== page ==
“If you’re being worked literally into a stupor, how engaged are you going to be politically?” Bruno asks. “If we could imagine a different work week, I think we could create a healthier nation. We would be lifting up our working class and giving them time, if you will, to feed the more poetic and beautiful aspects of their culture.”
But existing labor structures will not simply crumble overnight to save the planet or uplift the working class. So how can communities reconstruct labor systems to allow for a healthier society?
Bruno says it will begin with “enlightened employers” that realized that society, and their own companies, cannot return to the pre-pandemic status quo. But it will also take robust government incentive programs to entice employers, and workers – including unionized employees – who negotiate for fewer working hours, he says.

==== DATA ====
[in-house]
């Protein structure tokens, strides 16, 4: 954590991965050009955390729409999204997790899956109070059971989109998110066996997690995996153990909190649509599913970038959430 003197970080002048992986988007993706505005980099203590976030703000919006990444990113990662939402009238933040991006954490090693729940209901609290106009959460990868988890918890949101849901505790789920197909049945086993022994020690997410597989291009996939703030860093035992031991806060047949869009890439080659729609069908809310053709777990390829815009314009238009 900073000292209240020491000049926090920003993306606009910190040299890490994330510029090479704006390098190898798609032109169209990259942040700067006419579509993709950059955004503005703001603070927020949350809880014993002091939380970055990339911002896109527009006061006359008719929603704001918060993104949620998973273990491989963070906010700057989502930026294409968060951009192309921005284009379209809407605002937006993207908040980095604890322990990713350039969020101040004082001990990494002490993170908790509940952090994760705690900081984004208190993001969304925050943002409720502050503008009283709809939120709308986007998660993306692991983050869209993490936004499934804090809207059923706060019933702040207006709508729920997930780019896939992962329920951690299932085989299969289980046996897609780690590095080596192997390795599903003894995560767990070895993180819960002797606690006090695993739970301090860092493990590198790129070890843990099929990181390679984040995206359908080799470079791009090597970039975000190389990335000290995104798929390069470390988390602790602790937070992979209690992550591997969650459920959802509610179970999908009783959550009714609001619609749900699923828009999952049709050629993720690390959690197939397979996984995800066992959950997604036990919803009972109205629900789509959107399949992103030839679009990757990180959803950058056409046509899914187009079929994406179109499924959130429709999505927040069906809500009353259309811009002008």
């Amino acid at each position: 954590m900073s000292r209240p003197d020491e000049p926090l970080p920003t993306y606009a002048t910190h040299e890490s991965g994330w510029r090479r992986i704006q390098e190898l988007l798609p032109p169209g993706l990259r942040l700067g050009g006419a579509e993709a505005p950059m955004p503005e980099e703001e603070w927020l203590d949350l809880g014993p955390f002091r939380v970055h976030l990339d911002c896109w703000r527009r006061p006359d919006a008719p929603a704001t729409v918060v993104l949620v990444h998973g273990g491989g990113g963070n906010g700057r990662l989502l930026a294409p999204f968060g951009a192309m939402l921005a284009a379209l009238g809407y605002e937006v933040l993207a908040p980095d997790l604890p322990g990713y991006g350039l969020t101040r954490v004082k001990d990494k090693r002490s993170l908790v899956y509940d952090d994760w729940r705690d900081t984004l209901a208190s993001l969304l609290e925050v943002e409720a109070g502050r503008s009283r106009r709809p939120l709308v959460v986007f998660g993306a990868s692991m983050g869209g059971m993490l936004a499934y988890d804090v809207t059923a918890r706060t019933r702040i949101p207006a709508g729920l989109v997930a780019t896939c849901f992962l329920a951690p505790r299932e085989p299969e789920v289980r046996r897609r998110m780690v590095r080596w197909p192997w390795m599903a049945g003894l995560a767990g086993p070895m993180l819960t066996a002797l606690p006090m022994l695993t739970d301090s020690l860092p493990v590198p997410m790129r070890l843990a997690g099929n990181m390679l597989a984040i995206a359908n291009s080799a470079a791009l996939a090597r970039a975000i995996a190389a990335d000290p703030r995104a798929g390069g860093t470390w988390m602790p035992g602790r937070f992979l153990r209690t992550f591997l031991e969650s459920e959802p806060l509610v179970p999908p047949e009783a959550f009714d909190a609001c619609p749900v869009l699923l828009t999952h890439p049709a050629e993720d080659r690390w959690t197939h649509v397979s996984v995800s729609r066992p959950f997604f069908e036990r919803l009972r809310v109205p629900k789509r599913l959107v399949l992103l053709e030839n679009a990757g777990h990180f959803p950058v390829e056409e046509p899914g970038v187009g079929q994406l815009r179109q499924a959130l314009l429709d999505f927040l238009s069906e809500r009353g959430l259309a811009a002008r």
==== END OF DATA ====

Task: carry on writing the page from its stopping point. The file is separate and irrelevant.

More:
“Maybe then we’ll have a little spark of a revolution that’ll unfold over time,” he says. “Let’s give working people a chance to really be a part of their democracy, maybe give them a chance to run for the school board or just to be engaged in a fuller life.”